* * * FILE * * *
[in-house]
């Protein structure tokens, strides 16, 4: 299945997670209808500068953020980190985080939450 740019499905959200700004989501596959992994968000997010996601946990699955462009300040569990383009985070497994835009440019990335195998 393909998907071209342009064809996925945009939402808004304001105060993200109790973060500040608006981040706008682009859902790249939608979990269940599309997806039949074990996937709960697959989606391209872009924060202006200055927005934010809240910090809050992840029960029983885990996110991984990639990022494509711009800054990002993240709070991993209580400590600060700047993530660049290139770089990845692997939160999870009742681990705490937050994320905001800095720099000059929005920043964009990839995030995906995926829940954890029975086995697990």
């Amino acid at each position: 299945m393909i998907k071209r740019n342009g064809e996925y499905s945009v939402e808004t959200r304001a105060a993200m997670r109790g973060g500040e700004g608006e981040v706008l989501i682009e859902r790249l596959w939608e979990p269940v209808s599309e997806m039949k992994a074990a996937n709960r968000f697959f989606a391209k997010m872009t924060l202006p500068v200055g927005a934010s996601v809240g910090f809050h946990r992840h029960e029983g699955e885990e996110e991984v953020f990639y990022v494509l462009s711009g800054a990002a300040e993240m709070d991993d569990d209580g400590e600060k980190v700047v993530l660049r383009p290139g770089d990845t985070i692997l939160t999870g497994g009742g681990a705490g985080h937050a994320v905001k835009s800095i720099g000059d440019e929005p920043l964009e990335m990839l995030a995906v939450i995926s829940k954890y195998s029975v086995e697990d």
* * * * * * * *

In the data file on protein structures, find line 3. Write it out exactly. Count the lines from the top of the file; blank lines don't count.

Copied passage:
């Amino acid at each position: 299945m393909i998907k071209r740019n342009g064809e996925y499905s945009v939402e808004t959200r304001a105060a993200m997670r109790g973060g500040e700004g608006e981040v706008l989501i682009e859902r790249l596959w939608e979990p269940v209808s599309e997806m039949k992994a074990a996937n709960r968000f697959f989606a391209k997010m872009t924060l202006p500068v200055g927005a934010s996601v809240g910090f809050h946990r992840h029960e029983g699955e885990e996110e991984v953020f990639y990022v494509l462009s711009g800054a990002a300040e993240m709070d991993d569990d209580g400590e600060k980190v700047v993530l660049r383009p290139g770089d990845t985070i692997l939160t999870g497994g009742g681990a705490g985080h937050a994320v905001k835009s800095i720099g000059d440019e929005p920043l964009e990335m990839l995030a995906v939450i995926s829940k954890y195998s029975v086995e697990d």